Re: memcopy, memmove Implementation

Discussion in 'C Programming' started by Trewth Seeker, Jul 14, 2003.

  1. Richard Heathfield <> wrote in message news:<>...
    > Steve Zimmerman wrote:
    >
    > > Kevin Easton wrote:
    > >
    > >> In comp.lang.c CBFalconer <> wrote:
    > >>
    > >>>Jonathan Leffler wrote:
    > >>>
    > >>>>CBFalconer wrote:
    > >>>>
    > >>>>>Kevin Easton wrote:
    > >>>>>
    > >>>>>>CBFalconer <> wrote:
    > >>>>>>
    > >>>>>>>I consider the const in the header to be a mistake. From N869:
    > >>>>>>>
    > >>>>>>>7.21.2.2 The memmove function
    > >>>>>>>
    > >>>>>>>Synopsis
    > >>>>>>>
    > >>>>>>>[#1]
    > >>>>>>> #include <string.h>
    > >>>>>>> void *memmove(void *s1, const void *s2, size_t n);

    > >
    > >
    > > I believe that the const in the prototype refers to the void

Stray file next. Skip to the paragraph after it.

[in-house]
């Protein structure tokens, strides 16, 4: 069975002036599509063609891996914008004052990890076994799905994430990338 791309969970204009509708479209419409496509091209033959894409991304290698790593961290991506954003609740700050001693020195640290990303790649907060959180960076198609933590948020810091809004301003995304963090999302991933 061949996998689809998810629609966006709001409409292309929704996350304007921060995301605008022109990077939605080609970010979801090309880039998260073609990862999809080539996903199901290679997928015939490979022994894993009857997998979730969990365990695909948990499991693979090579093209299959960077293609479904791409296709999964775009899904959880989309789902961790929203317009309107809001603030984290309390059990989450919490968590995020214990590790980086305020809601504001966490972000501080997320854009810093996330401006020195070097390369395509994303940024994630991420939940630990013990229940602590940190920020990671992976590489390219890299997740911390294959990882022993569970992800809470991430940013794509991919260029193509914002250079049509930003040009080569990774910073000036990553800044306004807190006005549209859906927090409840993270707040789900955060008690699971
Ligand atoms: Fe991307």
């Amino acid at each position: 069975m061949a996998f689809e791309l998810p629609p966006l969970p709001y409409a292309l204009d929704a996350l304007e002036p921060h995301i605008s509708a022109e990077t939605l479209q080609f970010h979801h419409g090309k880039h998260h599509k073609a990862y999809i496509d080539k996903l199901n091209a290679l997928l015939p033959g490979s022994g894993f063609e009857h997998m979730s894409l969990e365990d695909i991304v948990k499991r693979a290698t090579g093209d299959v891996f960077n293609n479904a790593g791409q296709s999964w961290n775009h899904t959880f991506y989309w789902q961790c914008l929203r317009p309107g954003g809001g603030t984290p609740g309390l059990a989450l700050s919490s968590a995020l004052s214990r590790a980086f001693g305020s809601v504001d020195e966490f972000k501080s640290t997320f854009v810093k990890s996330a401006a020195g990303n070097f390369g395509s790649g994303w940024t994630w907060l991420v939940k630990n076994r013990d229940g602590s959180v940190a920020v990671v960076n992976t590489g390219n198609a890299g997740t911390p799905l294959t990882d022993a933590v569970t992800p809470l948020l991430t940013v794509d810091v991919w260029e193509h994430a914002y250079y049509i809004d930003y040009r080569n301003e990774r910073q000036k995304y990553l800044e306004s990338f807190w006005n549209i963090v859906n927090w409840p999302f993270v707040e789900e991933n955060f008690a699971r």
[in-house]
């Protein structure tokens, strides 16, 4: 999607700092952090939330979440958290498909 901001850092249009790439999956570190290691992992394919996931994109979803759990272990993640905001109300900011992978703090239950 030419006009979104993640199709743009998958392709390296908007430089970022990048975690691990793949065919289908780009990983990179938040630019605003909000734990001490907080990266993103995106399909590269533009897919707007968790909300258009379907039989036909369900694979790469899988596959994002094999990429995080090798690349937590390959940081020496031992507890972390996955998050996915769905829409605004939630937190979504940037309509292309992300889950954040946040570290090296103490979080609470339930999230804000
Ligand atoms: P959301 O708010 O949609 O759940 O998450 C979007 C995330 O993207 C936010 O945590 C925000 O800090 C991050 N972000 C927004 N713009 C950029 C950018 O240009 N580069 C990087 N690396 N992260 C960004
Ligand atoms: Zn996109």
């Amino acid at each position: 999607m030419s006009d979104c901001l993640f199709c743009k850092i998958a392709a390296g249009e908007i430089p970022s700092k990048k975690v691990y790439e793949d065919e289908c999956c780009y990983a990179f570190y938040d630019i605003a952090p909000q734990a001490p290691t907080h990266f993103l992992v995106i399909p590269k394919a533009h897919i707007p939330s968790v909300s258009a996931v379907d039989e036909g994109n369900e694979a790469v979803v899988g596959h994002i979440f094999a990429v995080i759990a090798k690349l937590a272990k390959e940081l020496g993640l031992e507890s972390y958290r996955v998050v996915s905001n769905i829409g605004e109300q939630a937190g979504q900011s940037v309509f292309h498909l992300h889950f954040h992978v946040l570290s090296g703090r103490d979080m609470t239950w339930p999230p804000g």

> > pointer, not the value of s2.

    >
    > I believe that you believe that.
    >
    >
    > > In other words, the pointer will
    > > not be altered from type "pointer to void";

    >
    > Of course it won't. The const doesn't make any difference to the consistency
    > of the type.
    >
    >
    > > the value of s2 itself
    > > may indeed be altered: not a mistake, my friend.

    >
    > To what would you alter s2? You can't do pointer arithmetic with it, so all
    > you could do is point it to some other object altogether, in which case it
    > isn't much use as a parameter any more.
    >
    > const void *s2 means that s2 points to an unknown object whose value must
    > not be changed through this pointer.


    It's useful to note that const is, by ancient unfortunate convention,
    misplaced. Consider that const void *s2 is equivalent to
    void const *s2, and that C declarations should be read backwards,
    so this says that s2 is a pointer to a const void.
    Trewth Seeker, Jul 14, 2003
    #1
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